It's called bossiness practice... Every product that is on an end cap pays a premium, Every product that has a display or demo pays a premium. That's the bread and butter for retailers. Take a look at the top right hand corner of this page... I wonder how much that banner costed HTmarket.com? Or is it another conspiracy? Must be a directive from Ronald Epstein forcing his webmaster to push HTmarket.com over Amazon..com...

FYI: The banner changes, it was HTmarket.com when I stared this post...
 

AaronSCH

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Did you actually read the definition of conspiracy or just attach your own meaning to the word? I clearly state that there are a number of factors that motivate a retailer to promote one product over another and what would motivate a store like Best Buy to favor Blu-ray. That space is absolutely not always purchased and is arranged at the discretion of the retailer.
 

PeterTHX

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Well, marketing wise this is what happens when one manufacturer pretty much pushes a propietary format (for all intents and purposes) against the rest of the industry who supports another standard.

Same thing happened to the PSP as a film format.
 

AaronSCH

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I agree Peter, but which manufacturer pushed the proprietary format? I hope you meant Sony because I thought the DVD Forum had agreed that HD DVD would be the standard for the industry.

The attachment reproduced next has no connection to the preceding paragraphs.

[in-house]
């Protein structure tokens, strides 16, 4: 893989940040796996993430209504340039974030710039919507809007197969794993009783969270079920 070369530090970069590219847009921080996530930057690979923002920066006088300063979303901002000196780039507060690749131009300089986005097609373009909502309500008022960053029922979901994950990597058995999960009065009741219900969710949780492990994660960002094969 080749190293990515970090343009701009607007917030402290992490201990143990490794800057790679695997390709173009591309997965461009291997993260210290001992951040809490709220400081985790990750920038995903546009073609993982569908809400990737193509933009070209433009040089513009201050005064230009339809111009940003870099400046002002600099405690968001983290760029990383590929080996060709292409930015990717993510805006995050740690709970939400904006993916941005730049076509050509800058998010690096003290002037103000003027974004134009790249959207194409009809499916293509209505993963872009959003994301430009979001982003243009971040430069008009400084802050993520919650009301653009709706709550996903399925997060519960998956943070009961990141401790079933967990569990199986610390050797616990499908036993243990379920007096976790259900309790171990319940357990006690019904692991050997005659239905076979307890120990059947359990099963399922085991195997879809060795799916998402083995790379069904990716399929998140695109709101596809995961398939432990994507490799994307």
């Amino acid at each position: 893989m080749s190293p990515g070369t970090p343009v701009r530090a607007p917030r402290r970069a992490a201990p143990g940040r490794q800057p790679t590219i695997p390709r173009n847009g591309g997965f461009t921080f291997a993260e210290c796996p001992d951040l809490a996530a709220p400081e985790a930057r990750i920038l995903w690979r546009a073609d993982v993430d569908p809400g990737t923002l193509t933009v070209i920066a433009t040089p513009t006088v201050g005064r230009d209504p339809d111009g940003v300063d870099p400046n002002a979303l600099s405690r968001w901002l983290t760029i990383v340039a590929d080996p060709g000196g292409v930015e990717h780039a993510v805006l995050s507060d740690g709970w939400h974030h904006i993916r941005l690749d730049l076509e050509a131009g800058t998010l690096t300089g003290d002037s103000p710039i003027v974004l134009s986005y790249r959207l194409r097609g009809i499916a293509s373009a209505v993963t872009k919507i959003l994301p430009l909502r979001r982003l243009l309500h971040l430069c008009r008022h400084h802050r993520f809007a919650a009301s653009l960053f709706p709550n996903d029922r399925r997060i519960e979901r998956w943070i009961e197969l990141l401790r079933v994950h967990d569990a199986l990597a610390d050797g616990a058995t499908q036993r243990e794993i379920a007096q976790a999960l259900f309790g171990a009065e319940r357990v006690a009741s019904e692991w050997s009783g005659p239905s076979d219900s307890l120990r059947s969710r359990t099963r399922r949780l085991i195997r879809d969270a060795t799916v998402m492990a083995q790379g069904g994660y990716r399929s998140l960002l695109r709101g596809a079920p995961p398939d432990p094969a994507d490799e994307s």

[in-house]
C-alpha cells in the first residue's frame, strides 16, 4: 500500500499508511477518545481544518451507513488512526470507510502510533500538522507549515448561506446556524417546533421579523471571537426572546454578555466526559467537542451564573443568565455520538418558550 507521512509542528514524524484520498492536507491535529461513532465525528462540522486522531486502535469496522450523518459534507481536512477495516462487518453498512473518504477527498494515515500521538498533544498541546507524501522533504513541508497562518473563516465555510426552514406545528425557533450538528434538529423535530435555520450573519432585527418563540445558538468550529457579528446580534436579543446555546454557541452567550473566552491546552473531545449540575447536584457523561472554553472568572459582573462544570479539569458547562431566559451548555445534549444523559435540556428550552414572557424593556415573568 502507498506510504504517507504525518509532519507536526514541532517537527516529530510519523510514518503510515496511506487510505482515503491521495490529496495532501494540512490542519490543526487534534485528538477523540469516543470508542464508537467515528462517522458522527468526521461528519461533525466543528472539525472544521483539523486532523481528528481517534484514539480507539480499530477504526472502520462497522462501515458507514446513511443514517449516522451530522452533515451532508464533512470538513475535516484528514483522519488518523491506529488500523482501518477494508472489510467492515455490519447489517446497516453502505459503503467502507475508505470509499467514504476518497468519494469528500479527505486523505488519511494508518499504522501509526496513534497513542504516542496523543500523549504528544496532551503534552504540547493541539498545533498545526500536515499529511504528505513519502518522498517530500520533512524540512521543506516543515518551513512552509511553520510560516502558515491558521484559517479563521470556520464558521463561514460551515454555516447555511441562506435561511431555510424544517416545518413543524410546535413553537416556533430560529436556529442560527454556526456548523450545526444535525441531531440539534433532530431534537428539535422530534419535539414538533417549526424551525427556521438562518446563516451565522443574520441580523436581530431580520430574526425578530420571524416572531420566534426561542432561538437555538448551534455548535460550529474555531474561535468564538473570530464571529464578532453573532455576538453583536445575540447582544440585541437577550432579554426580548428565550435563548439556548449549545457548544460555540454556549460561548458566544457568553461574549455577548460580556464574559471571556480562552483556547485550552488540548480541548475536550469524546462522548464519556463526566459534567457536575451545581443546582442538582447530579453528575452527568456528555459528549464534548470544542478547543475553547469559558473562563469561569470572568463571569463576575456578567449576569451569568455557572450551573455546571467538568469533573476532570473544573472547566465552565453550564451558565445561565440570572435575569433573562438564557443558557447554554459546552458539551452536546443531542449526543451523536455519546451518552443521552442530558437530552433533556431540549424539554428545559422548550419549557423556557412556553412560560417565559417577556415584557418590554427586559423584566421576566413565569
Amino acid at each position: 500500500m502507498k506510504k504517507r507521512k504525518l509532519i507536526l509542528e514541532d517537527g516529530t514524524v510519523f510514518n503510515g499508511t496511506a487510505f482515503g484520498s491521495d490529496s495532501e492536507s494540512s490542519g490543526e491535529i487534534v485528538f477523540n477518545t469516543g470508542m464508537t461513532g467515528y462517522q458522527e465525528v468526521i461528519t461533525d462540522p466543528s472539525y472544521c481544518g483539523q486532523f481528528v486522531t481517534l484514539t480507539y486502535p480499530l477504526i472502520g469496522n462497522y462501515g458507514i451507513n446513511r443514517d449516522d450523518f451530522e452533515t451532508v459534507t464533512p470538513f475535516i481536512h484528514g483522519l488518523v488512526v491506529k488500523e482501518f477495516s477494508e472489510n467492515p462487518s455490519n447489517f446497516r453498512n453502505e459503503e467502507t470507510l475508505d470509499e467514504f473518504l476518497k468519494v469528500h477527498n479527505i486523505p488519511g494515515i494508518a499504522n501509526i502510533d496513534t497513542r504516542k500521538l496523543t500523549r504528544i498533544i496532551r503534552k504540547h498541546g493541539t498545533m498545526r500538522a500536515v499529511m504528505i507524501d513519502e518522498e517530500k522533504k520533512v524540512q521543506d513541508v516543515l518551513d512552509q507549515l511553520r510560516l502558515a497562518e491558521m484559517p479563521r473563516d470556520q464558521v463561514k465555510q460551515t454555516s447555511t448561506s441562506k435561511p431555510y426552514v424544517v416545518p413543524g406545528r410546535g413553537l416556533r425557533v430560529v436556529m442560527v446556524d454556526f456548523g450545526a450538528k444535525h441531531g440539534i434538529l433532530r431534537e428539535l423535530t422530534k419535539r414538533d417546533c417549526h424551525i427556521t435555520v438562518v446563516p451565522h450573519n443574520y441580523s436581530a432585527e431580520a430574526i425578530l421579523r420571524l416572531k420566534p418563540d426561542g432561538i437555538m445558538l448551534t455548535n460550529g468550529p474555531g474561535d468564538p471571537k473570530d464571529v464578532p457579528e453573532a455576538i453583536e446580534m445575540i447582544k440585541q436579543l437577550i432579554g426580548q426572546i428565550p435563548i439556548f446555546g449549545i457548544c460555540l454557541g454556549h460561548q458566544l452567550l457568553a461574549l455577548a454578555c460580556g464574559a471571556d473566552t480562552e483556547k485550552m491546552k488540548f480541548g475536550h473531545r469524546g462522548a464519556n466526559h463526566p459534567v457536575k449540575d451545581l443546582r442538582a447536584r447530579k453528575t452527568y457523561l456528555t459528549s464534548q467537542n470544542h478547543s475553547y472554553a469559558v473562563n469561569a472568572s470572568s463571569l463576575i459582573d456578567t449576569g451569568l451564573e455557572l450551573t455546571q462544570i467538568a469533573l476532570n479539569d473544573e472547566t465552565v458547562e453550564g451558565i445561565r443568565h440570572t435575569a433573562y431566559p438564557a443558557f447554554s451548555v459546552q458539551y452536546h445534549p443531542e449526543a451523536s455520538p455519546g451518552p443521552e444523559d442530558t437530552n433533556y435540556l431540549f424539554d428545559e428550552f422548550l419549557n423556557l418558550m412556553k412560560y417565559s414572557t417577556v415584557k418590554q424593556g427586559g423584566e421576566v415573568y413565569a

Edwin-S

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Blu-ray can hardly be called a proprietary format, since it is being supported by most major electronic manufacturers. Whether you like it or not it is Toshiba's HD DVD format that is proprietary at this point in time, regardless of any proclamations from the DVD forum: a forum which, as I understand it, was basically dominated by Toshiba and Warner.
 

PeterTHX

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Um, no they didn't. The Forum is a hollow shell of itself (and Toshiba chairs it, naturally). Just ask those who walk into a store and go "do I buy the DVD-Rs? Or the DVD+Rs?" The BDA is composed of most of the major electronics makers and they boycotted the vote on HD DVD.
 

Doug Miller

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Aaron --

Peter is right, HD-DVD is absolutely the proprietary format. Look at the number of software and hardware manufacturers. HD-DVD is on it's own private island. It's a pretty island, filled with beautiful women and bottomless margaritas, but its own island nonetheless.

Austen --

Aaron is right on who owns promotion space/endcaps/etc. Yes, it's not unusual for a manufacturer to purchase a key endcap or merchandise experience, however it is not the norm. I would say that less than 10% of merchandising space is designated for "influenced" merchandise -- it's probably less than 5%, but for the sake of arguement I went higher.

Doug
 

Austan

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Floor space is another means of income for Brick and Mortar. Every location in a store has a price and every last bit of space available is for sale. Manufactures jockey for those prime spots.

I guess Houston really loves Minute Maid, because and entire Baseball Stadium has it plastered all over the place. No one is pushing any product. Retailers sell those spots to the highest bidder. Toshiba is going solo and doesnt have the budget. No money = no end caps... That's as simple as it gets...
 

BrettB

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I saw a commercial for tomorrow's release of Ice Age Meltdown numerous times over the weekend that only mentioned 'on DVD', absolutely no mention of Blu-ray. What the heck are these people thinking?